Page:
Garvey and his colleagues conducted a subset analysis of 475 high-risk overweight or obese patients with prediabetes or metabolic syndrome who participated in a two-year multi-center study of the phentermine/topiramate combination plus lifestyle intervention. Participants were randomly assigned to placebo, a low dose of P/T (phentermine 7.5mg/topiramate 46 mg) or a higher dose (phentermine 15 mg/topiramate 92) for 108 weeks. The researchers evaluated the rate of progression to type 2 diabetes and changes in glycemia, lipid measures, blood pressure and waist circumference.

“We clearly saw a dose-dependent relationship for both weight loss and risk reduction,” Garvey told U.S. Medicine.

Participants on the 7.5/46 dose had a mean weight loss of 10.9%, while those on the higher dose lost an average of 12.1% of their starting weight. Participants in the placebo arm averaged a 2.5% weight loss.

The participants in both P/T arms also profoundly reduced their risk for diabetes. The annualized incidence rate for type 2 diabetes among those receiving the lower dose dropped 70.5%, while those on the 15/92 dose experienced a 78.7% reduction. Study subjects who had prediabetes at initiation saw a 48.6% reduction in the annualized incidence of type 2 diabetes on the 7.5/46 dose and an 88.6% reduction at the higher dose, compared to placebo.

Cardiometabolic measures also improved in patients on the medication, with improvements seen in waist size, blood pressure, insulin resistance, triglycerides and HDL-C levels. About a quarter of participants taking P/T achieved remission of metabolic syndrome.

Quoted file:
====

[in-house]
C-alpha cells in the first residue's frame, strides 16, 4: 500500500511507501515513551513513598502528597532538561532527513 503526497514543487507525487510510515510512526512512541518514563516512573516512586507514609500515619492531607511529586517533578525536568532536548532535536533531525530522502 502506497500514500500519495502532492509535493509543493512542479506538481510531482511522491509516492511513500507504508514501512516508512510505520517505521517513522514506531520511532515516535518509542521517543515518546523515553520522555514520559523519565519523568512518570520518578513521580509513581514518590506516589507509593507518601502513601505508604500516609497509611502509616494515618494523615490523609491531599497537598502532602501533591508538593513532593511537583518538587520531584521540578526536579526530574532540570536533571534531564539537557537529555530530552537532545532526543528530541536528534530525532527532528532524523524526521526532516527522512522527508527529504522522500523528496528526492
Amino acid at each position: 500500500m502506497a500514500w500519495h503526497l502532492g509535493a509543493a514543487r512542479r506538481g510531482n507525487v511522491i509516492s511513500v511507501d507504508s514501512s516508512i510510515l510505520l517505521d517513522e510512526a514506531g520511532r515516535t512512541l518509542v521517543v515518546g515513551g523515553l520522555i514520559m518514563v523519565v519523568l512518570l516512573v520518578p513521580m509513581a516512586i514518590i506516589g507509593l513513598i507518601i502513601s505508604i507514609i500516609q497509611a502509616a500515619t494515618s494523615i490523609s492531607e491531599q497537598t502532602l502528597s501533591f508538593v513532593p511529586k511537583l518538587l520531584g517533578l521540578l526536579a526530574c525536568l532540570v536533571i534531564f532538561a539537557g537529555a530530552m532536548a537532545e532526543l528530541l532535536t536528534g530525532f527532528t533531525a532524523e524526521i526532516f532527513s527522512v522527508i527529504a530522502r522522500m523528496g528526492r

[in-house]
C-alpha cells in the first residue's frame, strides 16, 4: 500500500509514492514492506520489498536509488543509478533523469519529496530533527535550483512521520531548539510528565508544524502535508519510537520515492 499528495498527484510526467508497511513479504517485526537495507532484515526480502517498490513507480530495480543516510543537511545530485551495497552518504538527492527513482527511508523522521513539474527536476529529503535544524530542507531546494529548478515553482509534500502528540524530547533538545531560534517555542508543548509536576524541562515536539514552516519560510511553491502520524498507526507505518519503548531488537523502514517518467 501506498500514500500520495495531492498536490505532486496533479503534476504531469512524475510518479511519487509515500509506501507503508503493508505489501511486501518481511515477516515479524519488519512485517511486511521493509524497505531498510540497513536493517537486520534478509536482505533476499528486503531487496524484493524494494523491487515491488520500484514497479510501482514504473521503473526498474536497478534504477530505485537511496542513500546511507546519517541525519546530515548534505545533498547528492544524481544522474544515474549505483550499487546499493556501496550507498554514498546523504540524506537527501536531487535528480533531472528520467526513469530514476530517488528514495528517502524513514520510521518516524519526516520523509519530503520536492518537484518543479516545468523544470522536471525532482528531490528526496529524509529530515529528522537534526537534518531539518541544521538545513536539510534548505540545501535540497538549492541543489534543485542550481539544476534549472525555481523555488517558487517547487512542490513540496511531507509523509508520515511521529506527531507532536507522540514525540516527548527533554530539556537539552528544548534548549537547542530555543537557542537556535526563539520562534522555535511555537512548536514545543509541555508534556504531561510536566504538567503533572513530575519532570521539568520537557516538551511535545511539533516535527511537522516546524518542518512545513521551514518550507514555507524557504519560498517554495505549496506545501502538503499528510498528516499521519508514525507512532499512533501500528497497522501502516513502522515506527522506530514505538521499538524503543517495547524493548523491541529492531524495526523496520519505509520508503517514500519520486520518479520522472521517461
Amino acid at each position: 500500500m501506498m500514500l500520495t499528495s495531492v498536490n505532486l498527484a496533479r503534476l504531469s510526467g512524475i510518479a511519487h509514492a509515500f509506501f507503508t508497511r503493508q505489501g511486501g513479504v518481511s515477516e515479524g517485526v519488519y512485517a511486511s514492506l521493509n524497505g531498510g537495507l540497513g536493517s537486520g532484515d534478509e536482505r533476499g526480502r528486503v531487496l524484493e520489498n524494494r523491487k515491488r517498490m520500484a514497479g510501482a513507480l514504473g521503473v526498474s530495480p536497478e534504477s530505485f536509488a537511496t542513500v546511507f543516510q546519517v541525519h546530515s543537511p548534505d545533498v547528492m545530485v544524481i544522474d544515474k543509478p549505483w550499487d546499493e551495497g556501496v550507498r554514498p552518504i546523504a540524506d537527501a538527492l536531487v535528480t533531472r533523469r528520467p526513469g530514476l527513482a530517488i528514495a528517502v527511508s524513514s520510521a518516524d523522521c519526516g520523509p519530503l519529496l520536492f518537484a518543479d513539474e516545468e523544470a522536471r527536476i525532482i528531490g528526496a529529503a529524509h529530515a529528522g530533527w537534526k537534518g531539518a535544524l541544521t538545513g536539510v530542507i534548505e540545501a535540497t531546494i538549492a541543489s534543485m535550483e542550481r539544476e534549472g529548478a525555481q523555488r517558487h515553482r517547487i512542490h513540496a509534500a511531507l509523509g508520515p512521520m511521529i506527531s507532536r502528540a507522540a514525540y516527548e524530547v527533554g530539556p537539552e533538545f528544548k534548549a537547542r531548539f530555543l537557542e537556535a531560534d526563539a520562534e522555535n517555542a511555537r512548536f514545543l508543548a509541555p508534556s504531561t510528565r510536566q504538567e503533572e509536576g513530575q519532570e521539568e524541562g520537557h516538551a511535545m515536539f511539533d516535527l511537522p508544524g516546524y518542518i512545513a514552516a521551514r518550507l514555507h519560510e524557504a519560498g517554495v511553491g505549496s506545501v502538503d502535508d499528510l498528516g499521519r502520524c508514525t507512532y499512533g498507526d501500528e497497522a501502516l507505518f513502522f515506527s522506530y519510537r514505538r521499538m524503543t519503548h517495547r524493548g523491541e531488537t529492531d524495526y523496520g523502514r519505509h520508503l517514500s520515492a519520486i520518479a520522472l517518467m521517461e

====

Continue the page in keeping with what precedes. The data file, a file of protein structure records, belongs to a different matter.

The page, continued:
“While losing more weight provided greater benefit, losing just 5% significantly improved outcomes,” Garvey said.

Participants with less than 5% weight loss had an annualized type 2 diabetes incidence rate of 6.3, while those with 5% to 10% or 10% to 15% weight loss had an incidence rate of 1.3. Losing 15% or more of baseline body weight conferred the greatest benefit. The incidence rate in this group was just 0.9.

In a study of lorcaserin presented at Obesity Week, patients taking 10 mg twice a day for a year lost 9.9% of their body fat, while those taking 10 mg once a day lost 6.1%. They lost about 2% of lean body mass. Overall, participants averaged weight loss of 7.1% and 4.8% for the twice and once daily doses, respectively. The placebo group lost 3.4% 3